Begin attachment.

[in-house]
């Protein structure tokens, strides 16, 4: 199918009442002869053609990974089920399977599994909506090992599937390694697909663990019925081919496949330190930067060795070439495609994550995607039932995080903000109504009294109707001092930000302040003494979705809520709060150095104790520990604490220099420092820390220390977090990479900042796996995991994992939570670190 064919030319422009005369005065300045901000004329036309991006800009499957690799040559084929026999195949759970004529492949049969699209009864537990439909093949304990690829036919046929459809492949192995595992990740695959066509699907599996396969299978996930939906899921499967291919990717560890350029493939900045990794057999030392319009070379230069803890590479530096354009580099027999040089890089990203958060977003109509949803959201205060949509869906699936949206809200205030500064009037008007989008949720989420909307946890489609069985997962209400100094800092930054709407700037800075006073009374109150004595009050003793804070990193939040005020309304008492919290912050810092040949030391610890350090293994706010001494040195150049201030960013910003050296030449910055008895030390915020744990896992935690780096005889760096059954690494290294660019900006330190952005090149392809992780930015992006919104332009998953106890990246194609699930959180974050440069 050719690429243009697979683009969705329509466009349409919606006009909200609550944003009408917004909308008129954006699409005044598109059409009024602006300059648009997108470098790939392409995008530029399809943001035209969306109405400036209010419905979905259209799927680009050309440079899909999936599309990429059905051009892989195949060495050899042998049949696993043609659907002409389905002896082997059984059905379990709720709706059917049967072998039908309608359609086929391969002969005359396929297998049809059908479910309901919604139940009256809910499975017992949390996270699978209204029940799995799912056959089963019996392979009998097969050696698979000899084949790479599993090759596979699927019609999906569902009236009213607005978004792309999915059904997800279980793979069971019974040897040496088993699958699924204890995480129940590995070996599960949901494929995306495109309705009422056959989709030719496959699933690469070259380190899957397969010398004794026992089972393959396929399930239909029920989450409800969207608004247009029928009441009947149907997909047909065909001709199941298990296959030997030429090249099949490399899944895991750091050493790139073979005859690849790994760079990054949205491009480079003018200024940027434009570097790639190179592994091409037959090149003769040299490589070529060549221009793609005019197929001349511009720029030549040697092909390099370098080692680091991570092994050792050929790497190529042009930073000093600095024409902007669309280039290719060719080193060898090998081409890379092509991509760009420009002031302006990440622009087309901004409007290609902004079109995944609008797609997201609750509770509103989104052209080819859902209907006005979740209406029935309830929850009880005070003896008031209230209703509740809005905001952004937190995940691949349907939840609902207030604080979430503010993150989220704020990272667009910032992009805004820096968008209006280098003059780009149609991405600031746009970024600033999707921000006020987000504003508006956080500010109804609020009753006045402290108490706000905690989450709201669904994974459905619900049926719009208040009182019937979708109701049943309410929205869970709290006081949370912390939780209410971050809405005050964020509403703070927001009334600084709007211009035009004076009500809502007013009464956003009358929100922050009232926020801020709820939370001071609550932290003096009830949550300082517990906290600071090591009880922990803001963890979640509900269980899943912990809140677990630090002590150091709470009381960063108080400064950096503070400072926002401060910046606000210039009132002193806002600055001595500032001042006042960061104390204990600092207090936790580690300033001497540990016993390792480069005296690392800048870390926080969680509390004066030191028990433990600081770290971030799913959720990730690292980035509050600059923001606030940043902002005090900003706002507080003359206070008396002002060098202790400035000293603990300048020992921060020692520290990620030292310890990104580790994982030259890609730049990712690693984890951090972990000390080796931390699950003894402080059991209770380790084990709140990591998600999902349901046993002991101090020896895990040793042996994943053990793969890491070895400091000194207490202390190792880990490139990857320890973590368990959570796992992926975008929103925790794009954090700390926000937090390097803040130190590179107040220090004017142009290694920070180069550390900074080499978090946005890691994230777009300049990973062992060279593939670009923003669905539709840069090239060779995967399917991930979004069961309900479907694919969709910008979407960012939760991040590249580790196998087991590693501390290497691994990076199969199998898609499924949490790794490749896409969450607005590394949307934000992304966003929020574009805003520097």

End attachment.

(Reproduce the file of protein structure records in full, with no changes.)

[in-house]
């Protein structure tokens, strides 16, 4: 199918009442002869053609990974089920399977599994909506090992599937390694697909663990019925081919496949330190930067060795070439495609994550995607039932995080903000109504009294109707001092930000302040003494979705809520709060150095104790520990604490220099420092820390220390977090990479900042796996995991994992939570670190 064919030319422009005369005065300045901000004329036309991006800009499957690799040559084929026999195949759970004529492949049969699209009864537990439909093949304990690829036919046929459809492949192995595992990740695959066509699907599996396969299978996930939906899921499967291919990717560890350029493939900045990794057999030392319009070379230069803890590479530096354009580099027999040089890089990203958060977003109509949803959201205060949509869906699936949206809200205030500064009037008007989008949720989420909307946890489609069985997962209400100094800092930054709407700037800075006073009374109150004595009050003793804070990193939040005020309304008492919290912050810092040949030391610890350090293994706010001494040195150049201030960013910003050296030449910055008895030390915020744990896992935690780096005889760096059954690494290294660019900006330190952005090149392809992780930015992006919104332009998953106890990246194609699930959180974050440069 050719690429243009697979683009969705329509466009349409919606006009909200609550944003009408917004909308008129954006699409005044598109059409009024602006300059648009997108470098790939392409995008530029399809943001035209969306109405400036209010419905979905259209799927680009050309440079899909999936599309990429059905051009892989195949060495050899042998049949696993043609659907002409389905002896082997059984059905379990709720709706059917049967072998039908309608359609086929391969002969005359396929297998049809059908479910309901919604139940009256809910499975017992949390996270699978209204029940799995799912056959089963019996392979009998097969050696698979000899084949790479599993090759596979699927019609999906569902009236009213607005978004792309999915059904997800279980793979069971019974040897040496088993699958699924204890995480129940590995070996599960949901494929995306495109309705009422056959989709030719496959699933690469070259380190899957397969010398004794026992089972393959396929399930239909029920989450409800969207608004247009029928009441009947149907997909047909065909001709199941298990296959030997030429090249099949490399899944895991750091050493790139073979005859690849790994760079990054949205491009480079003018200024940027434009570097790639190179592994091409037959090149003769040299490589070529060549221009793609005019197929001349511009720029030549040697092909390099370098080692680091991570092994050792050929790497190529042009930073000093600095024409902007669309280039290719060719080193060898090998081409890379092509991509760009420009002031302006990440622009087309901004409007290609902004079109995944609008797609997201609750509770509103989104052209080819859902209907006005979740209406029935309830929850009880005070003896008031209230209703509740809005905001952004937190995940691949349907939840609902207030604080979430503010993150989220704020990272667009910032992009805004820096968008209006280098003059780009149609991405600031746009970024600033999707921000006020987000504003508006956080500010109804609020009753006045402290108490706000905690989450709201669904994974459905619900049926719009208040009182019937979708109701049943309410929205869970709290006081949370912390939780209410971050809405005050964020509403703070927001009334600084709007211009035009004076009500809502007013009464956003009358929100922050009232926020801020709820939370001071609550932290003096009830949550300082517990906290600071090591009880922990803001963890979640509900269980899943912990809140677990630090002590150091709470009381960063108080400064950096503070400072926002401060910046606000210039009132002193806002600055001595500032001042006042960061104390204990600092207090936790580690300033001497540990016993390792480069005296690392800048870390926080969680509390004066030191028990433990600081770290971030799913959720990730690292980035509050600059923001606030940043902002005090900003706002507080003359206070008396002002060098202790400035000293603990300048020992921060020692520290990620030292310890990104580790994982030259890609730049990712690693984890951090972990000390080796931390699950003894402080059991209770380790084990709140990591998600999902349901046993002991101090020896895990040793042996994943053990793969890491070895400091000194207490202390190792880990490139990857320890973590368990959570796992992926975008929103925790794009954090700390926000937090390097803040130190590179107040220090004017142009290694920070180069550390900074080499978090946005890691994230777009300049990973062992060279593939670009923003669905539709840069090239060779995967399917991930979004069961309900479907694919969709910008979407960012939760991040590249580790196998087991590693501390290497691994990076199969199998898609499924949490790794490749896409969450607005590394949307934000992304966003929020574009805003520097």